To deliver the green revolution and minimise emissions that are critical to climate change, industries including electric vehicles, solar photovoltaic, wind power and lithium-ion batteries will need access to significant quantities of critical minerals.
If you can’t make it or grow it, you have to mine it, so there will be an inevitable growth in the mining of critical raw materials such as lithium-containing minerals.
The production of lithium in 2030 will need to be 60 times the market size of 2015, if we are going to cease mass production of internal combustion engines in the 2030 to 2035 timescale. Electric vehicles are the primary driver of lithium demand and given lithium’s unique properties of light weight and high energy storage potential, it is highly likely to remain the material of choice in non-stationary batteries, whether in wet electrolyte or solid-state form. There will be changes in the type of lithium required by battery cell manufacturers – the balance of production will vary, from lithium carbonate to lithium hydroxide, lithium sulphate and even pure lithium but, one way or another, lithium will always be needed.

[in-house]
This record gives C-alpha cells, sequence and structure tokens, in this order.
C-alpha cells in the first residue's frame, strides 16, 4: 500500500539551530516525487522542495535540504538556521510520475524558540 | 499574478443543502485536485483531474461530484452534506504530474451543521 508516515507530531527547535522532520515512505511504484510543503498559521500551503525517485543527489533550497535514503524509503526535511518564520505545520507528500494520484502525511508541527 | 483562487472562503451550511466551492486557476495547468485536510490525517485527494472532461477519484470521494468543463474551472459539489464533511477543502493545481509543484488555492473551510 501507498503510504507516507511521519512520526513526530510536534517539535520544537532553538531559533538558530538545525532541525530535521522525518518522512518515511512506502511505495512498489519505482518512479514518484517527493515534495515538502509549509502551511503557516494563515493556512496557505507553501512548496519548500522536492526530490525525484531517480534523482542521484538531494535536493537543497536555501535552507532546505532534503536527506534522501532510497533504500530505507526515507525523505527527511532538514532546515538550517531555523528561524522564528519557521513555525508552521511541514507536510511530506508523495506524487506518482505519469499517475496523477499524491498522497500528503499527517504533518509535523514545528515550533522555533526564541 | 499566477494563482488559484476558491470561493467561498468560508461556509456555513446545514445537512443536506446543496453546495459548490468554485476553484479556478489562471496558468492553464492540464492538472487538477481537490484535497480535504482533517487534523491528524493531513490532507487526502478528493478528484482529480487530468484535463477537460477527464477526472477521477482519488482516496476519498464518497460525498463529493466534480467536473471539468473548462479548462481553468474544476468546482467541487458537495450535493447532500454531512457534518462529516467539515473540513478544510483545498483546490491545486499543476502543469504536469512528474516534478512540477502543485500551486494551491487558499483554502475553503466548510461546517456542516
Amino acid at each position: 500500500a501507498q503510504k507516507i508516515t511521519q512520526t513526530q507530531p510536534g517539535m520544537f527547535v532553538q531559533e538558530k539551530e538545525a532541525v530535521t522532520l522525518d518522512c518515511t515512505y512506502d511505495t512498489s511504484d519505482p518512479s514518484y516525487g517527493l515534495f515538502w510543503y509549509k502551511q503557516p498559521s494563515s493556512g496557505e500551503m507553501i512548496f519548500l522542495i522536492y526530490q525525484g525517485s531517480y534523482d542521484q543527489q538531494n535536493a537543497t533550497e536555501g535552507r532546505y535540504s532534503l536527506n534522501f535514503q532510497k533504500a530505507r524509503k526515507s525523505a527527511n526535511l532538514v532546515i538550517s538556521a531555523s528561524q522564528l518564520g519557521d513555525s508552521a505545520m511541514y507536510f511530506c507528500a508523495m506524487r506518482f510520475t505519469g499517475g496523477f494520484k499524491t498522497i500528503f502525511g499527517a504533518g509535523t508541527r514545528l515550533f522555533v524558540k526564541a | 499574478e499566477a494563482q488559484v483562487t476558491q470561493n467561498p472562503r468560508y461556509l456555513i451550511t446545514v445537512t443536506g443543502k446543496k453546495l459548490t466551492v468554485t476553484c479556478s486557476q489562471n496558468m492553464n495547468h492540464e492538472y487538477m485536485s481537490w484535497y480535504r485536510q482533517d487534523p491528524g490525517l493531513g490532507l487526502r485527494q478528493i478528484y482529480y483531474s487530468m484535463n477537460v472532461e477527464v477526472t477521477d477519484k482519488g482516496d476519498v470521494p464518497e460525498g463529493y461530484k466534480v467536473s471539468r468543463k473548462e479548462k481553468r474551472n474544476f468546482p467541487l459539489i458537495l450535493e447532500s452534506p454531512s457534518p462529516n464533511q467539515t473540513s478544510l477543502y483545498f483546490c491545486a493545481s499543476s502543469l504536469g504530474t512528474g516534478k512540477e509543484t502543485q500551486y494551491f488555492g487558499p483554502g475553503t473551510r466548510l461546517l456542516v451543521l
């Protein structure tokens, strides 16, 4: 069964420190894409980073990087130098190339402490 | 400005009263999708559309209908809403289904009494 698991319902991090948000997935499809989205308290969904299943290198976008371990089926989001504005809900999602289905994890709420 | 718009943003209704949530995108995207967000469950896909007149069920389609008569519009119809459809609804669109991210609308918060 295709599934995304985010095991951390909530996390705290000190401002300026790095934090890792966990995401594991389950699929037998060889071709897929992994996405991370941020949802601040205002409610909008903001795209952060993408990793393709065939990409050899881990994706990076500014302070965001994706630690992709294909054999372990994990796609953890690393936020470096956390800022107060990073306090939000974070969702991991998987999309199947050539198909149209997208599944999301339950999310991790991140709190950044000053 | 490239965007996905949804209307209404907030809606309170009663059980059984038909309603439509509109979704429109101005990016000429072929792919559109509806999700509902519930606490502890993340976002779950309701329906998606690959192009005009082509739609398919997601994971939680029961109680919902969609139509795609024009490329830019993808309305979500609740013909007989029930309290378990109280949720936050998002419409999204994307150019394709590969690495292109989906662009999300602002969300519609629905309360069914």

Existing mines do not have the reserves to expand to meet future demand, so new projects have to be initiated to meet market needs. One thing remains clear, without decarbonisation through electrification, we cannot hope to meet climate change goals, so these new projects are critical and a fast track to their completion is essential.
There is no standard specification for lithium-based materials today, with suppliers and customers agreeing on the chemistry of the material on a peer-to-peer basis. Typically, lithium carbonate is 99.7% pure, but the remaining 0.3% of impurities are extremely important. Just a few ppm too much of certain critical elements will reduce the selling price by more than 50%.
Pricing of lithium is currently following commodity style trends, with the price varying significantly depending on the supply / demand imbalance. Pricing of lithium carbonate has traded from $8,000 to $25,000 per tonne over the past few years and will no doubt continue to be volatile going forwards. As planned projects currently exceed forecast demand it is likely that prices will fall from where they are today.